Creating a Ceremony Script
You’ve decided to have a friend or family member officiate your wedding – now what? You need to decide the processional detail, create a ceremony outline, choose any prayers or readings and create a very detailed script. We’re here to help guide you through the process of creating the perfect ceremony script.
This guideline works for nonreligious and religious ceremonies, each will be unique in its own way. Each ceremony should be unique to the couple’s cultures, faiths and/or beliefs, and there are aspects that could be included that may not be listed below.
The best place to begin creating your ceremony is to determine the basic parts of the ceremony structure. Below are some elements you can include or exclude based on your preferences (helpful hint: use this outline to create your programs).
- Processional – this is how and when the officiant, parents and bridal party will enter the ceremony and should include music selections
- Declaration of Intent
- Exchange of the Rings
- Recessional – this is how and when the bridal party, family and officiant will exit the ceremony and should include how guests will exit
This is a portion of the script that the couple can write, the officiant can write, or they can write it together. This portion is where the officiant might welcome everyone to the union, and give a little story or introduction about the couple.
There are some details they’ll want cover too. They might ask for guests to turn off and put away their phones, and you may include the traditional question of “who gives this woman or man away?”. They’ll want to include asking everyone to take a seat after the bridal entrance (believe it or not, I’ve seen a ceremony where this wasn’t said, and the guests stood the entire ceremony!)
The introduction is usually about 3-8 minutes in total. Here are some examples of an introduction script that may help in developing this portion of the ceremony.
We recommend one or two readings and/or prayers during the ceremony, depending on the length of ceremony and the couple’s preferences. These can be done back to back, or separated to create the best flow. We encourage couples to choose these based on their personalities – they don’t have to be traditional or commonly used readings. They can be excerpts from your favorite poem or book, or a verse from a song – anything that has meaning to the couple!
If you’re unsure where to start with these, google “religious or nonreligious ceremony readings” or “best readings for a wedding” or “unique wedding readings” and you’ll find plenty of resources to get you started!
Declaration of Intent
This is just a short portion of the ceremony where the couple declares their intent. It’s often just a sentence or two, and each person replies with “I will.” or “I do.” The declaration of intent can be just one sentence, or it can be a few; it can be traditional or more unique as well – here are some ideas to get you started.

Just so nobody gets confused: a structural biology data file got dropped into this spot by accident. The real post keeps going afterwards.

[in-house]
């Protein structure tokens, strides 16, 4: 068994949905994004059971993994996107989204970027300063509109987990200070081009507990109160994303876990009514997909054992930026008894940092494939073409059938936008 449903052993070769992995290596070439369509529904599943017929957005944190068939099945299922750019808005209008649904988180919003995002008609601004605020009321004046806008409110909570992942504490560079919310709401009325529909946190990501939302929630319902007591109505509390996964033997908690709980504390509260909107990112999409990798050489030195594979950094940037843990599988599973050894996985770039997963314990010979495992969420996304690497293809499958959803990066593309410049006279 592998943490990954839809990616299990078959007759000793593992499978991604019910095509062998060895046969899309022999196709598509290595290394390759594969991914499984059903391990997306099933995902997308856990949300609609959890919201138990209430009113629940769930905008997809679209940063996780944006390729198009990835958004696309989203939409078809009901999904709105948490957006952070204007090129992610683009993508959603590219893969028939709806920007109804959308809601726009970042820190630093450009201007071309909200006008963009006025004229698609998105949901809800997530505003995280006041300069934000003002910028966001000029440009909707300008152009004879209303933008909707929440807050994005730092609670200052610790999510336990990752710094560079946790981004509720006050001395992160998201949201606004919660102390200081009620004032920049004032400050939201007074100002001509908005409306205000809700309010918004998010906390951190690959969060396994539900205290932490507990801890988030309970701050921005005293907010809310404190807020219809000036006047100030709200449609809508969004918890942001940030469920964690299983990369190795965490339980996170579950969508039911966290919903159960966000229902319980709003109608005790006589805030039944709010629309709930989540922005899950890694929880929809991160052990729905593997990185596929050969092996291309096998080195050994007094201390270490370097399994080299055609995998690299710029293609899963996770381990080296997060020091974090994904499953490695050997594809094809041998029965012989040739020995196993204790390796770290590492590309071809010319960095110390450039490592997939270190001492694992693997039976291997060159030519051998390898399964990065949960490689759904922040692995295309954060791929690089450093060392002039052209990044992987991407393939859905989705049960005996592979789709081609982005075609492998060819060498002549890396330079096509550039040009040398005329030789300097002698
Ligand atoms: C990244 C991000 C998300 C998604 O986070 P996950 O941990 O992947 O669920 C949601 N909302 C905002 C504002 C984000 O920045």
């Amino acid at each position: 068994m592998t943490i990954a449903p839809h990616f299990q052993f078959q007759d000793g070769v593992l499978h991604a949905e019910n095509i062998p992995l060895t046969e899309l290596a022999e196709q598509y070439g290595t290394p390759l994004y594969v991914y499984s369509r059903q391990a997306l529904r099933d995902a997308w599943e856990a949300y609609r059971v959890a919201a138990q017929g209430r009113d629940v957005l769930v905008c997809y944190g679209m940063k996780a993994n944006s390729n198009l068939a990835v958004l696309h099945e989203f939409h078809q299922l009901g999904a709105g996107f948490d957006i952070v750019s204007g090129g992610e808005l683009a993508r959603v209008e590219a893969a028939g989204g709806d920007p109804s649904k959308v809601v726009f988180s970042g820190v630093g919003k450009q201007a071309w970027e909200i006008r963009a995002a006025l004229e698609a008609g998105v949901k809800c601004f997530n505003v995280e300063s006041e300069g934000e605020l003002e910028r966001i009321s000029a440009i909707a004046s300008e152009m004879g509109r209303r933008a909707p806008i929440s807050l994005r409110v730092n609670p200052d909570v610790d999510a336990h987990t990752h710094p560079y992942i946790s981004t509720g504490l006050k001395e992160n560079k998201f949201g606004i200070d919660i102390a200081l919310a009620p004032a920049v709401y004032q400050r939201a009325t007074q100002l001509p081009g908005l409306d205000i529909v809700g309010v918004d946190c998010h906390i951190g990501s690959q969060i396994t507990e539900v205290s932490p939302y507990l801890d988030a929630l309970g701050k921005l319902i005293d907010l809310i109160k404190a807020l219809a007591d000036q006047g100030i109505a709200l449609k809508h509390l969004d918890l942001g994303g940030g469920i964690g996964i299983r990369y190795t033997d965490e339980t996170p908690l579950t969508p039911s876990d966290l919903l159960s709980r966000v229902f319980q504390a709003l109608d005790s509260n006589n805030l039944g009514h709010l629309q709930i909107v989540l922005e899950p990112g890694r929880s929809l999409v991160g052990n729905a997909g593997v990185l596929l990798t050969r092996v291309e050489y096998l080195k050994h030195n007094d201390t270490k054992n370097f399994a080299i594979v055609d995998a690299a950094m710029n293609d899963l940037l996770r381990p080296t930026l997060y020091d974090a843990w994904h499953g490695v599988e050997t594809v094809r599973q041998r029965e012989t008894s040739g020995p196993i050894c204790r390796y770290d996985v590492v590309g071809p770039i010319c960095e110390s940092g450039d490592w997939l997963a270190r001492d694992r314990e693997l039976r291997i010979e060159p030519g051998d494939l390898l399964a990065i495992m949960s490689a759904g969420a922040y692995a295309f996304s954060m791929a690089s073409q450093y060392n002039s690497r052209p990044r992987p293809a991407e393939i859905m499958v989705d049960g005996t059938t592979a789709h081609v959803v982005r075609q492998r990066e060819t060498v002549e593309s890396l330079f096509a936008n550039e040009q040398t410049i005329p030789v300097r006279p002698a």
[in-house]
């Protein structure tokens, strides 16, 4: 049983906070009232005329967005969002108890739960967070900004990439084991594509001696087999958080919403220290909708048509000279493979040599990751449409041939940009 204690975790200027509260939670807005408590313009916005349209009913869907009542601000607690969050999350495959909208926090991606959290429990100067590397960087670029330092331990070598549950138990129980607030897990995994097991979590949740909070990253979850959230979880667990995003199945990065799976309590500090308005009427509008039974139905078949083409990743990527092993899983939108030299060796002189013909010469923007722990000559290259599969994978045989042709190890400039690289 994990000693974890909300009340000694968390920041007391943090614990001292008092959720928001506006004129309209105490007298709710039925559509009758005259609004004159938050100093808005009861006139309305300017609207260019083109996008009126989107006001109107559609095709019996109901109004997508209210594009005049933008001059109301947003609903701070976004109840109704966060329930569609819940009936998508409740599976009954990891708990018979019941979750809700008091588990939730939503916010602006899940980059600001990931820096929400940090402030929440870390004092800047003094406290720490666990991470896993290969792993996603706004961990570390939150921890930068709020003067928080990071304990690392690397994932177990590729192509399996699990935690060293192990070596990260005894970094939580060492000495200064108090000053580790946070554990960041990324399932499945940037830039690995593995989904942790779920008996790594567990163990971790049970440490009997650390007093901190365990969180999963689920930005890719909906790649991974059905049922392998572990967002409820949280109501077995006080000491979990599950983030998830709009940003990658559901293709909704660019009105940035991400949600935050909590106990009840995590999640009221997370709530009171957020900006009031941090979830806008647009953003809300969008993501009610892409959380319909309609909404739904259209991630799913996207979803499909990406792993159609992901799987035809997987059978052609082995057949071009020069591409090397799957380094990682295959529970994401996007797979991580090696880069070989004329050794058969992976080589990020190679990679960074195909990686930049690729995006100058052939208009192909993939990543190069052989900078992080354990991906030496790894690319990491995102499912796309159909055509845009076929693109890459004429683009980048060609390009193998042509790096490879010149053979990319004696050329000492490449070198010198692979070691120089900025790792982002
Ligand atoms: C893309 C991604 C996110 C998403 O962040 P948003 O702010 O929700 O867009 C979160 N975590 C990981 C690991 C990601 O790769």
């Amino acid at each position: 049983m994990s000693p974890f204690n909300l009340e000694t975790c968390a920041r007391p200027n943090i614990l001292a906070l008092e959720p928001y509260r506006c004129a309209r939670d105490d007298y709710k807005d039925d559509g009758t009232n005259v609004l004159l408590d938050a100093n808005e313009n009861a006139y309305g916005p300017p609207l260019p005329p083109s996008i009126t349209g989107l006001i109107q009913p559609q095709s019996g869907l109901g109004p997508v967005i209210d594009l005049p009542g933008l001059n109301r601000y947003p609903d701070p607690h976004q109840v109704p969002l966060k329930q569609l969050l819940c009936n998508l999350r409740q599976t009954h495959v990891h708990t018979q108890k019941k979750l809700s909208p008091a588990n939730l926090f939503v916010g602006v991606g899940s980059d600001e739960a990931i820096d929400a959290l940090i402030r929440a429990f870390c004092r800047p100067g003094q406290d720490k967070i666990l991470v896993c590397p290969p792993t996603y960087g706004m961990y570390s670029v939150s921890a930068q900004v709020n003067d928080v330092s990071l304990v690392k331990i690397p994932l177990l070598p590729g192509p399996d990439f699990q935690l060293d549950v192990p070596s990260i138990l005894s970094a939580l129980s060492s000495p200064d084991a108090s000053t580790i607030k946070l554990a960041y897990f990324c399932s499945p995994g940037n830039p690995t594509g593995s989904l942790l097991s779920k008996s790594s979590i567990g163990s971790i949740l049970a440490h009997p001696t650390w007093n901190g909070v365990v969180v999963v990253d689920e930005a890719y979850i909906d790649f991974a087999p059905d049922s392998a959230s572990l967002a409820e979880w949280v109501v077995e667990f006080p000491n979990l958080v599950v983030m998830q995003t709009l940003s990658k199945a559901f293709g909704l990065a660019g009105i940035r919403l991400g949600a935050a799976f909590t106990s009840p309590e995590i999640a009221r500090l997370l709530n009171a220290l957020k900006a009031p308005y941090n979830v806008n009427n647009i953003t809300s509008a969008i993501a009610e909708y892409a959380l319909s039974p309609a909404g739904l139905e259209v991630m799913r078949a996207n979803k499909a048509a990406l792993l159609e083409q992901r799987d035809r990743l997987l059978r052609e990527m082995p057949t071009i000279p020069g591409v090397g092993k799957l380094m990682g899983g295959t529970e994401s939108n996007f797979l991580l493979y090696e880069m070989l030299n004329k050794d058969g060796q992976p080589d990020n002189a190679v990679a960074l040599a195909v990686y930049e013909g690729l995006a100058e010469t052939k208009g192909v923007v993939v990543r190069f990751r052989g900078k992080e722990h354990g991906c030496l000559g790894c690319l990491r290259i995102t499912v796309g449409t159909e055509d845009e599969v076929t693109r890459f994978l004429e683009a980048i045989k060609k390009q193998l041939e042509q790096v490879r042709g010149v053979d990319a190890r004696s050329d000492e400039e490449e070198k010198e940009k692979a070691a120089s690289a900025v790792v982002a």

First, decide if you’ll write your own, personal vows or use scripted vows. The choice is totally personal preference, but both people should agree on the tone and style of the vows. There are tons of resources available for inspiration on writing your own to each other, or creating a unique or traditional vow script for both partners – check out this resource to get the inspiration flowing.
Exchange of Rings
This is exactly what it sounds like – the part where rings are exchanged. The officiant might give a brief explanation of the rings and then there is usually a couple of sentences that are repeated as each person places the wedding ring on their partner’s finger. Some traditional and modern wording can be found here.
There are so many options to adding rituals to your ceremony – many rooted in religious history and tradition, and many new modern ideas for symbolizing unity. Most of these rituals are meant to show the unity of two people or two families – choose what makes sense for your cultures and beliefs.
If faith is part of your ceremony, there may be religious rituals you want to include here. Circling, jumping a broom, reading a ketubah or lighting a unity candle are just a few examples. Other non-traditional options are becoming popular, and even traditional ones stemming from other beliefs can be adapted to fit each couple. Tree planting, tying a knot, presenting mothers with flowers and time capsules are just a few ideas.
Ask your family if there are any traditions they’d like to see incorporated, or if there are any traditions other family members have included that you could also include. Choose something that will have meaning for you, and don’t feel pressure to do something just to do it!
Pronouncement and Conclusion
At the end of the ceremony, the officiant will pronounce the couple, choose your preferred wording for that declaration. Example: “By the power invested in me by the state of Ohio, it is my pleasure to introduce to you for the first time, Mr. and Mrs. Brown!”
Let’s not forget the best part – the kiss!
The officiant will likely need to provide the guests with guidance on how to exit the ceremony. This can occur before the pronouncement or after the recessional. Example: “The bride and groom request that extended family remain in their seats for pictures after the ceremony. Jane and Jon will greet the rest of their guests at the reception.”
Be sure to think the ending through so it flows, and remember to cue up the recessional music at the right time. Pro Tip: provide the musician with the exact last words or actions to cue their music appropriately.
If this is all overwhelming, there is an option to have a professional ghost-write your script. It’s not as impersonal as it sounds – the officiant I recommend for this service spends quality time getting to know the couple, asks very detailed questions and does an excellent job creating a ceremony script that fits the couple perfectly!